London’s Royal Academy of Arts is currently showcasing some of the greatest work from the Abstract Expressionism movement. These works are fuelled by a desire to depict the human mind and experience – leading me to consider whether artistic expressions of powerful emotions could be used as a tool for improving future research and diagnoses of mental health disorders?
A great benefit of studying and living in London is the abundance of art exhibitions on your doorstep. A recent favourite of mine is the Abstract Expressionism show at the Royal Academy which is now drawing to a close, with pieces from many of the biggest names of the movement – Pollock, Rothko, De Kooning, Guston, and more.
Abstract Expressionism was a movement born from the common experience of artists living in 1940s New York. Emerging from an ‘era of anxiety’ that encompassed two World Wars, the Great Depression, the Spanish Civil War, atomic devastation and the subsequent Cold War, the works of art associated with it reflect the darkness of these times and the movement’s focus on contemplation and expression. Characterised by large, abstract and yet emotionally charged oil paintings, the movement was named to reflect a new style of expression which married an intensity of feeling and self-reflection with an anti-figurative aesthetic.
The show is monumental – many of the canvases are massive and the work is as you’d expect, deeply emotive. When standing in a room with several of Rothko’s paintings, described (in the information guide) as ‘darkness made visible’ it is hard to ignore the overwhelming air of melancholia. We are told that these paintings epitomise his lifelong quest to formulate abstract embodiments of powerful human emotions, or as he once memorably put it, ‘tragedy, ecstasy, doom’.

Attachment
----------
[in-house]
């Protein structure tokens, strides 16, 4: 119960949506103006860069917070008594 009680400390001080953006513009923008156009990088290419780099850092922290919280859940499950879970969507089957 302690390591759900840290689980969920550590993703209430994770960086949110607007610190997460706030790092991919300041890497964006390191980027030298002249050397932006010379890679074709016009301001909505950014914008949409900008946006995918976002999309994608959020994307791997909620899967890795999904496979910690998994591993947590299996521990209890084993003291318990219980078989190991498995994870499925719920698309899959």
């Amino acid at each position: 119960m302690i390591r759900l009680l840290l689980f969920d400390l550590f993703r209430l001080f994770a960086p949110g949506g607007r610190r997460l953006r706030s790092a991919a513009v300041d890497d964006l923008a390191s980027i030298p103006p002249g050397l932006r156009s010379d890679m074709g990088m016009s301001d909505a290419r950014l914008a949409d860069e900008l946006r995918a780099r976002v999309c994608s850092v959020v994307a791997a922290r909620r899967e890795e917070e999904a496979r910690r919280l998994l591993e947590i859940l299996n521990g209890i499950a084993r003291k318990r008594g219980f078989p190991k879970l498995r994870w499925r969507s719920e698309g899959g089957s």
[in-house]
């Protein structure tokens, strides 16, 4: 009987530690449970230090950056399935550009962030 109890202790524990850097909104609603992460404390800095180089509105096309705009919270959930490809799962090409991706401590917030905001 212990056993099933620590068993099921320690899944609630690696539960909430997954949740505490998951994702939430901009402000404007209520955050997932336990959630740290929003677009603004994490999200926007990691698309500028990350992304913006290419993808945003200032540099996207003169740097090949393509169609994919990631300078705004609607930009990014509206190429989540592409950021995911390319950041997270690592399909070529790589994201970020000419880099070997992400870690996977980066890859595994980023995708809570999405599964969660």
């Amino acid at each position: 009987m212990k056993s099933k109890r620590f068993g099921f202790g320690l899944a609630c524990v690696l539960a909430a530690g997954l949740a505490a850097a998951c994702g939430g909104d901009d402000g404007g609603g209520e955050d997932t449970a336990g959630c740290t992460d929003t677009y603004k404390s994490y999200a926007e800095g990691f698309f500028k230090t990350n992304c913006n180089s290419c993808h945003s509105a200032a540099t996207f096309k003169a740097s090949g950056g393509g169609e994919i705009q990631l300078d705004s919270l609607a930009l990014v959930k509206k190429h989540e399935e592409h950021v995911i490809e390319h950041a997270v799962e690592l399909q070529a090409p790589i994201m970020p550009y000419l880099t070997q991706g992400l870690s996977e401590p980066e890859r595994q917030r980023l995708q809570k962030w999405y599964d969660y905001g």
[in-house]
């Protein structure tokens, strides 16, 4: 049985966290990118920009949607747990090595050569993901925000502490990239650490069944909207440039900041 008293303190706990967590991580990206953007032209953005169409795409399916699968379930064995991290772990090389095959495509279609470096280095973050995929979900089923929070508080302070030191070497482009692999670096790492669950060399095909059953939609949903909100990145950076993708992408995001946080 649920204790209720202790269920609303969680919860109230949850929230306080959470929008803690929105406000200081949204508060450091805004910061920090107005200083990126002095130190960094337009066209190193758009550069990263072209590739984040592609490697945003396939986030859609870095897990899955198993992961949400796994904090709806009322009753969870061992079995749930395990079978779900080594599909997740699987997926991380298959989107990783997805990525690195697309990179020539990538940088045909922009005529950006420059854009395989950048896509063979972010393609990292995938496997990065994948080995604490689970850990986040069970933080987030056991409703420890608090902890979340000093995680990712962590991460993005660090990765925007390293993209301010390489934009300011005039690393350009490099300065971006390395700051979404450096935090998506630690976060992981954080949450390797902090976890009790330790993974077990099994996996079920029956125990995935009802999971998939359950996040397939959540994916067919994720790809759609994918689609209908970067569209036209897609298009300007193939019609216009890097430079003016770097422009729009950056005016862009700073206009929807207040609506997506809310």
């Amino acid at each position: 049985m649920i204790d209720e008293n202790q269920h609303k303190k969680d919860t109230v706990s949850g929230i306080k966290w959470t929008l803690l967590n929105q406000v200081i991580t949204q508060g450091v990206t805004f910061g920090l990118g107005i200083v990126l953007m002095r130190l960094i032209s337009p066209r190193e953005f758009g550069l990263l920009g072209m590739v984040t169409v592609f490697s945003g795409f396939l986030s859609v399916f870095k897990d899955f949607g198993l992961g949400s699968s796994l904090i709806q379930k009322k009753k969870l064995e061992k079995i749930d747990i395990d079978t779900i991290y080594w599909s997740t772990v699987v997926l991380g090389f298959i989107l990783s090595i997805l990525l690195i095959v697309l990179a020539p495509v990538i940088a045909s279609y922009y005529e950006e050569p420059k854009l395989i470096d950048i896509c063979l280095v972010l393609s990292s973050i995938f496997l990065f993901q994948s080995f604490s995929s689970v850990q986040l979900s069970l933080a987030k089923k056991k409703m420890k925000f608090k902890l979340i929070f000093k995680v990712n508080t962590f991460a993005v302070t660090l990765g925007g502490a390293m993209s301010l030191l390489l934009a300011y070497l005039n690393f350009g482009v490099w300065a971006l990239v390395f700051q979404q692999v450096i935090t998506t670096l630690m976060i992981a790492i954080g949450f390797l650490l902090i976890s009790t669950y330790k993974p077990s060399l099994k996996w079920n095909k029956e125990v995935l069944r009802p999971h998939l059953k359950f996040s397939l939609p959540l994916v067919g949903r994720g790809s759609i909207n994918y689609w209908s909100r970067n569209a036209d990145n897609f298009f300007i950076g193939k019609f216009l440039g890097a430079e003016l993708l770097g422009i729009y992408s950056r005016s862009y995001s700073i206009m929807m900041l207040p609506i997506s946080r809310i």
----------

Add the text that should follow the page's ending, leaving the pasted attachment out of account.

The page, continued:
Rothko suffered from bouts of depression and alcoholism before he committed suicide. He spent most of his later years painting these deep, dark, self-reflecting colour field works, that perhaps express more about the human condition than any figurative self-portrait. He once remarked that ‘subject is crucial, and only that subject matter is valid which is tragic and timeless’ – which rings true here, for depression can certainly be described as tragic and timeless.
“In some respects, mental health disorders are abstract expressions – they are by definition emotionally intense and yet difficult to define.”
Since visiting the show I have become intrigued by the parallels between this incredible art movement and psychiatric genetics. Abstract Expressionism is defined by its emotional intensity and anti-figurative aesthetic. In some respects, mental health disorders are abstract expressions – they are by definition emotionally intense and yet difficult to define. Unlike physical illnesses, mental health disorders have less of a ‘figurative form’ – the pathological processes are much more difficult to detect and interpret than in physical illnesses, where often we can use biological markers.